Introduction. This review examined associations between the neighborhood food environment and health outcomes in populations with the highest obesity rates in the United States: people of low-socioeconomic status (SES), racial/ethnic minorities, and rural residents. Methods. We searched multiple databases using preselected search terms through June 2017. Forty-three sources met criteria of peer-reviewed U.S. studies that tested food environment-health associations (e.g. obesity, diabetes) in the populations of interest. Results. Evidence was sparse for multiple populations. For populations with multiple studies of adequate sample size, few found significant food environment-health associations. Modest evidence indicates that negative health outcomes were associated with (1) convenience store access for Black and Hispanic youth and (2) fast food access for Black and Hispanic adults and youth. Additionally, lower body weights were associated with supermarket and grocery store access in low-SES adults. Conclusion. Food environment interventions may have health benefits for some populations, but additional research is needed.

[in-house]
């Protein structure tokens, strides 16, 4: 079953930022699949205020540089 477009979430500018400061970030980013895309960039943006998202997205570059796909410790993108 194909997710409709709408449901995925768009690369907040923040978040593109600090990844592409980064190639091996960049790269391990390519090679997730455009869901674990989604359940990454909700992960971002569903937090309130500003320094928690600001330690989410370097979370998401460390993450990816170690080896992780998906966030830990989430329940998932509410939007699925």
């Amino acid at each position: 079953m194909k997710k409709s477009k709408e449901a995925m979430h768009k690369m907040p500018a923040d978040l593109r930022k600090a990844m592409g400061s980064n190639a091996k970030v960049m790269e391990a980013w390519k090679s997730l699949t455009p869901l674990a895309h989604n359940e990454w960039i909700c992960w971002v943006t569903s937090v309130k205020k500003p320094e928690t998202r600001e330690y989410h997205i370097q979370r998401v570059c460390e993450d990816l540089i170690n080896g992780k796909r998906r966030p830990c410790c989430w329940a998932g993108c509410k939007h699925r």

Additional Information

Print ISSN
pp. 1078-1114
Launched on MUSE
Open Access
Back To Top

This website uses cookies to ensure you get the best experience on our website. Without cookies your experience may not be seamless.